Super Simple theory on speaker cables


Let's call this ESST for "Erik's super simple theory" of speaker cables and how they actually work.

As you may know, I've been involved in the DIY speaker building hobby for a while, and ages ago got to sit in on a class at Georgia Tech.

Since then I have noticed a weird effect. A slight change in impedance in the 100 Hz to 1kHz range Say, between 3.5 Ohms and 3 can cause a noticeable and unexpected change. In one case, I worked on a Focal which had a really wonky crossover. After analysis, it seemed it was deliberately trying to lower the impedance in the bottom of this range. Lots of resistors that did not need to be there.

So, here is what I think is going on:

Speakers and amplifiers are much more sensitive to impedance changes than we think they are. Yes, of course this should be covered in damping factor and amplifier output impedance, but what if it isn't? What if either the ear is more sensitive, or if there's something else in amps that makes them perform worse than their damping factor?

If this hypothesis is right, then speaker cables need add just a little inductance or capacitance to make a difference.

No quantum, wave theory or skin effect needs to be involved.
erik_squires
This seems perfectly plausible. If you're correct, it's likely that there are other subtle mechanisms that are also involved here.
Well explained Erik. I will keep that in mind and curb my skepticism. 

What was the configuration of the resistors (series, parallel, combo)?
What were the values?
Did you measure frequency response with & without?


Hey Rocknss
If you are truly interested in the details of the Focal, read here:

https://pqltd.blogspot.com/2016/01/focal-profile-918-ultimate-upgrade-guide.html

This is not my only data point however. I’ve also seen beginner DIY’ers alter the bass crossover by changing the second pole cap, which changed the ESR but only slightly, and found it sounded significantly different. Increasing the series resistor by maybe 0.5 Ohms fixed the issue.


This is not proof, but it's interesting. Like the doctor who first noticed smokers and lung cancer seemed related.


Best,

E
@Erik Interesting, thanks for sharing.
I’ll have to check my cables characteristics! Empirically, I find that slightly capacitive ICs seem to perform slightly better — by which I mean a better sense of clarity & air, i.e. clearer stronger upper mids (& frequencies over 13kHz).

Unless of course, in the case of amps, it comes down to slew arte?

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I meant slew rate, of course
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@Kosst_amojan
I did a complete analysis of the speaker in XSim. Gathered acoustical and impedance plots. The only thing that circuit did was lower the impedance.

You can remove one cap and resistor section with nearly zero effect to the voltage transfer function. With a "normal" low pass filter, you can raise the impedance, with the identical transfer function, and eliminate the resistors.

I’m confident in my conclusion: The crossover was deliberately designed to have a low impedance point.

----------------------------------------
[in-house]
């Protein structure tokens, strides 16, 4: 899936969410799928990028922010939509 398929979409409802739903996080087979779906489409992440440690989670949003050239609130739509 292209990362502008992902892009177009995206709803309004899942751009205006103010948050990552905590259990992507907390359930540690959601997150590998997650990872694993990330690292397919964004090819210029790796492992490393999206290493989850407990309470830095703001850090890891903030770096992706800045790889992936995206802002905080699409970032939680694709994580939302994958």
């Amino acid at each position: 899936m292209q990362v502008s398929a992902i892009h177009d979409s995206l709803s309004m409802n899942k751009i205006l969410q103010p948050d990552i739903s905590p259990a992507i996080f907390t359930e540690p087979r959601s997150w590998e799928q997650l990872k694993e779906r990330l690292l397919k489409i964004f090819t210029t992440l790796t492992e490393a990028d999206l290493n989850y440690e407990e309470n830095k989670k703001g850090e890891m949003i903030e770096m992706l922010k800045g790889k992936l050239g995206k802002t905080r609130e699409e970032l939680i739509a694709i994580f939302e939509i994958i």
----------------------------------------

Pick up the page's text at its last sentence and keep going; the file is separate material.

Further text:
Best,
E
Hi @elizabeth,
Yeah, I put that in a different category. Several high end manufacturers have some sort of level setting which DOES show up in simulations as altering the output. I think those circuits are legit, whether dials or resistor changes.

What I'm talking about are how simulations miss how changes to the impedance curve alters the sound, even when the simulation says it does not.

This is kind of like how we assume tube amps are more sensitive than SS amps to hard to drive speakers.

We think, oh, it's a SS drive, what can 1 ohm change in impedance to? Actually, a lot.

Best,
E

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@kosst_amojan


You are referring to using a lower driver impedance. When you do that you gain sensitivity at the cost of efficiency. The lower driver impedance causes more current to flow through the coil and act against the magnet.


That is unfortunately not what I was talking about in this particular crossover. This is an impedance miss-correction circuit which lowered impedance without gaining efficiency or sensitivity. There is no increase current flow in the driver. Only via the resistors. So it is wasted heat.


Often, impedance correction circuits are used to flatten out the impedance making them a more consistent load for tube amps. Keeping the impedance between 6 and 8 ohms for instance. That can really help tubes perform.


As I mentioned, I thoroughly analyzed the drivers individually for impedance and amplitude. I produced an alternative crossover which raised the impedance curve significantly without altering the frequency response, and improving efficiency.

Best,

E
erik_squires
What I'm talking about are how simulations miss how changes to the impedance curve alters the sound, even when the simulation says it does not.

You would need to include some model of the amplifier in your simulation to possibly see this.

Also, don't know on your specific example, there may be some rational to there design choice. Some issues that were displayed during bench testing. Possibly reducing variation over component tolerances, have you tried running a Monte Carlo analysis utilizing the component tolerances?